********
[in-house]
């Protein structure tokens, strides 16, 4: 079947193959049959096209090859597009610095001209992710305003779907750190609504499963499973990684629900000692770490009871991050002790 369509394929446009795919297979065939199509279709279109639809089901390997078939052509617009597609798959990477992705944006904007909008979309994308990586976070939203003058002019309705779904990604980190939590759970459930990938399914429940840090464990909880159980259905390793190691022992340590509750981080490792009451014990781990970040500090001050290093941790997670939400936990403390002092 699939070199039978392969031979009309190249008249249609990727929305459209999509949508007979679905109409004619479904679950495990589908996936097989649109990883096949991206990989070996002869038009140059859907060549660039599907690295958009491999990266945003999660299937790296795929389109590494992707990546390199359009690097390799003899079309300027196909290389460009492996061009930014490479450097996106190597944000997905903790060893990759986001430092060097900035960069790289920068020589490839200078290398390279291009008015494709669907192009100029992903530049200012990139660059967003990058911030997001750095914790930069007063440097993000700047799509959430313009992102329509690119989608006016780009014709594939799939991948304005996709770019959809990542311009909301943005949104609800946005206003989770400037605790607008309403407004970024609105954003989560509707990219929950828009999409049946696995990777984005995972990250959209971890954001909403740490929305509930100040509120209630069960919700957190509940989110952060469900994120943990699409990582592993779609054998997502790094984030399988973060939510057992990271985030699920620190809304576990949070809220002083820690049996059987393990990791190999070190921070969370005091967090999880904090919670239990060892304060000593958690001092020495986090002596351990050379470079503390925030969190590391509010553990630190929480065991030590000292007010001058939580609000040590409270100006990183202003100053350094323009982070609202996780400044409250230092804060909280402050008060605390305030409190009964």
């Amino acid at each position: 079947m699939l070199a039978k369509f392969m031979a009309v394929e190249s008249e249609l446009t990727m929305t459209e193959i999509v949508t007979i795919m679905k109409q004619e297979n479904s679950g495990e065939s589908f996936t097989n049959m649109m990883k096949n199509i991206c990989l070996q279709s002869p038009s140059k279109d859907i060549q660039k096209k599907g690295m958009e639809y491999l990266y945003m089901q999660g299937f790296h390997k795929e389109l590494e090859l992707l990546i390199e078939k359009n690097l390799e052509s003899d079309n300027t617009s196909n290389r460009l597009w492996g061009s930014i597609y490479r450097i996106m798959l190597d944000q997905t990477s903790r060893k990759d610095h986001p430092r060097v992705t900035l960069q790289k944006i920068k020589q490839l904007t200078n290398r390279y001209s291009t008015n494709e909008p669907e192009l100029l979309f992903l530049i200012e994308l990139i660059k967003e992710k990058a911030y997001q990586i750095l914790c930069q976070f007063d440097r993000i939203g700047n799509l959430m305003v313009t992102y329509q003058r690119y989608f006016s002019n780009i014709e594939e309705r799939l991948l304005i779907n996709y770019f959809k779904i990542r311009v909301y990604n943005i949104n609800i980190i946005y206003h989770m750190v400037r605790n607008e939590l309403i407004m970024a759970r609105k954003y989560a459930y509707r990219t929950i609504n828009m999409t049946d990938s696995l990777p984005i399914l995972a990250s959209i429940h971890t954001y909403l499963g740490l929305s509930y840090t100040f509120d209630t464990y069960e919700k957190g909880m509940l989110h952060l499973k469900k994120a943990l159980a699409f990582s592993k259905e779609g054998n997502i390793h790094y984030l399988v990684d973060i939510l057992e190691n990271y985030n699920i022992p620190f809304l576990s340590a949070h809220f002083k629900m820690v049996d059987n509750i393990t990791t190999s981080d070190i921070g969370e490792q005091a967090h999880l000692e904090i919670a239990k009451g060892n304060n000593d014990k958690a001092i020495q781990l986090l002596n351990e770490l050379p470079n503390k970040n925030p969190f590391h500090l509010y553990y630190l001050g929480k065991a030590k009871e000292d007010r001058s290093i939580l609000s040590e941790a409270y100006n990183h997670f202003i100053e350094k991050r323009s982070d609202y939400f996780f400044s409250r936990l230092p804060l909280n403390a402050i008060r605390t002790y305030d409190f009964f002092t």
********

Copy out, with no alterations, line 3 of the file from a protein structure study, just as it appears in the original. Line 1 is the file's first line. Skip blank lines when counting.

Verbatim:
């Amino acid at each position: 079947m699939l070199a039978k369509f392969m031979a009309v394929e190249s008249e249609l446009t990727m929305t459209e193959i999509v949508t007979i795919m679905k109409q004619e297979n479904s679950g495990e065939s589908f996936t097989n049959m649109m990883k096949n199509i991206c990989l070996q279709s002869p038009s140059k279109d859907i060549q660039k096209k599907g690295m958009e639809y491999l990266y945003m089901q999660g299937f790296h390997k795929e389109l590494e090859l992707l990546i390199e078939k359009n690097l390799e052509s003899d079309n300027t617009s196909n290389r460009l597009w492996g061009s930014i597609y490479r450097i996106m798959l190597d944000q997905t990477s903790r060893k990759d610095h986001p430092r060097v992705t900035l960069q790289k944006i920068k020589q490839l904007t200078n290398r390279y001209s291009t008015n494709e909008p669907e192009l100029l979309f992903l530049i200012e994308l990139i660059k967003e992710k990058a911030y997001q990586i750095l914790c930069q976070f007063d440097r993000i939203g700047n799509l959430m305003v313009t992102y329509q003058r690119y989608f006016s002019n780009i014709e594939e309705r799939l991948l304005i779907n996709y770019f959809k779904i990542r311009v909301y990604n943005i949104n609800i980190i946005y206003h989770m750190v400037r605790n607008e939590l309403i407004m970024a759970r609105k954003y989560a459930y509707r990219t929950i609504n828009m999409t049946d990938s696995l990777p984005i399914l995972a990250s959209i429940h971890t954001y909403l499963g740490l929305s509930y840090t100040f509120d209630t464990y069960e919700k957190g909880m509940l989110h952060l499973k469900k994120a943990l159980a699409f990582s592993k259905e779609g054998n997502i390793h790094y984030l399988v990684d973060i939510l057992e190691n990271y985030n699920i022992p620190f809304l576990s340590a949070h809220f002083k629900m820690v049996d059987n509750i393990t990791t190999s981080d070190i921070g969370e490792q005091a967090h999880l000692e904090i919670a239990k009451g060892n304060n000593d014990k958690a001092i020495q781990l986090l002596n351990e770490l050379p470079n503390k970040n925030p969190f590391h500090l509010y553990y630190l001050g929480k065991a030590k009871e000292d007010r001058s290093i939580l609000s040590e941790a409270y100006n990183h997670f202003i100053e350094k991050r323009s982070d609202y939400f996780f400044s409250r936990l230092p804060l909280n403390a402050i008060r605390t002790y305030d409190f009964f002092t």